Majorelle Garden, Morocco © Bjorn Christian Torrissen
The Majorelle Garden is a botanical garden designed by the French artist Jacques Majorelle in 1924, during the colonial period when Morocco was a protectorate of France. Previous owners have included Pierre Bergé and Yves Saint-Laurent (whose ashes were scattered there when he died in 2008). The garden is also home to the Islamic Art Museum of Marrakech, whose collection includes North African textiles from Saint-Laurent's personal collection, and paintings by Majorelle. The garden is home to more than 15 bird species endemic to North Africa, and full of ponds and water features. The garden took 40 years to create. It is one of the most popular tourist sites in Morocco and a must for all visitors. The villa in the centre of the garden, which houses the museum, is a stunning blue, accented with other bright colours, a mixture of classic Moroccan features and Art Deco creativity. This is a particularly good attraction for a hot day as the gardens are shaded and always seem much cooler than the rest of the city. There is a lovely cafe in a shaded courtyard for refreshments and a gift shop selling YSL products, among other things. Although the gardens can be explored quickly in under an hour, this is a place best wallowed in for at least a few hours and the museum is definitely worth a visit.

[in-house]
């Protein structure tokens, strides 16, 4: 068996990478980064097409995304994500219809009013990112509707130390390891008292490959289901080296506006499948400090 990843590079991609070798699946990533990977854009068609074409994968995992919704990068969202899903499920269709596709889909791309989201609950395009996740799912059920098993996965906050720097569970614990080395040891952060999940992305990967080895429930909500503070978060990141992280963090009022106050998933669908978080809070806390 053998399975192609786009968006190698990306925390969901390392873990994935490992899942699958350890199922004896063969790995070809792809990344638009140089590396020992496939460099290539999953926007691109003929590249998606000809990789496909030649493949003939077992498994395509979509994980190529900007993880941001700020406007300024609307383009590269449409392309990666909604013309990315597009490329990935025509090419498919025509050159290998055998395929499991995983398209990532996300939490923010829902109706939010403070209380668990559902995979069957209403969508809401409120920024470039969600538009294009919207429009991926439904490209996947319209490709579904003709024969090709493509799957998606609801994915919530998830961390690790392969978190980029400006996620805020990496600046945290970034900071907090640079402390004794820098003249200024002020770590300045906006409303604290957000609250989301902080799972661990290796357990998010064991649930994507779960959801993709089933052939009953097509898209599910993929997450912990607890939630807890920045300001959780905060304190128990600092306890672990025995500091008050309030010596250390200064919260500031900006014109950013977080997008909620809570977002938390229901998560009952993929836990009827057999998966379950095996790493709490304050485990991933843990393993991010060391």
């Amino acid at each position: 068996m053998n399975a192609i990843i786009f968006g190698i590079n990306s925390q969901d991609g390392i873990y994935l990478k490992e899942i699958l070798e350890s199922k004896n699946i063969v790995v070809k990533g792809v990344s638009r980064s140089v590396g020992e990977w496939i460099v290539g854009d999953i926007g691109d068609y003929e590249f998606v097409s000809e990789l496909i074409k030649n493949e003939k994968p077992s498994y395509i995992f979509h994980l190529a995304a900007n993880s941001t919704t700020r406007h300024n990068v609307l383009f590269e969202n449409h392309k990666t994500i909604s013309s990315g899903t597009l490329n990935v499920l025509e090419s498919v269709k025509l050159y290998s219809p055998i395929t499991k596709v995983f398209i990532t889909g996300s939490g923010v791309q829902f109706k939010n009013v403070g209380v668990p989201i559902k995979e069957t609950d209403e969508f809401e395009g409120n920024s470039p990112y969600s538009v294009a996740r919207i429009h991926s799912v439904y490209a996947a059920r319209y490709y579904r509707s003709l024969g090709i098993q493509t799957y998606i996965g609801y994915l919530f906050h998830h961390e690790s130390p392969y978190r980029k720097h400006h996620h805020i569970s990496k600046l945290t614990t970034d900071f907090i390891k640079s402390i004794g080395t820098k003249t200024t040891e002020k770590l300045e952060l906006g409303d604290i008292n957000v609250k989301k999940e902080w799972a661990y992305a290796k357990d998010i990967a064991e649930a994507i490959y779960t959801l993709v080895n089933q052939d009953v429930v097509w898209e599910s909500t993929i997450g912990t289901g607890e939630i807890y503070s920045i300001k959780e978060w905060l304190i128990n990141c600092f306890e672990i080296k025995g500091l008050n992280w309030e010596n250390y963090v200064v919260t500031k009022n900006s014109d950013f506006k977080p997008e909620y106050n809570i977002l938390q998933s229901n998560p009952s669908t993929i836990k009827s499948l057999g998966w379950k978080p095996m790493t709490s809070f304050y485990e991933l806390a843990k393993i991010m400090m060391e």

Address: Ave Yacoub El Mansour, Guliez
Opening times: Opening times vary according to season: October to April, 8am to 5:30pm; May to September, 8am to 6pm; and during Ramadan, 9am to 5pm.
Admission: MAD 50 (garden), MAD 25 (museum). Concessions available.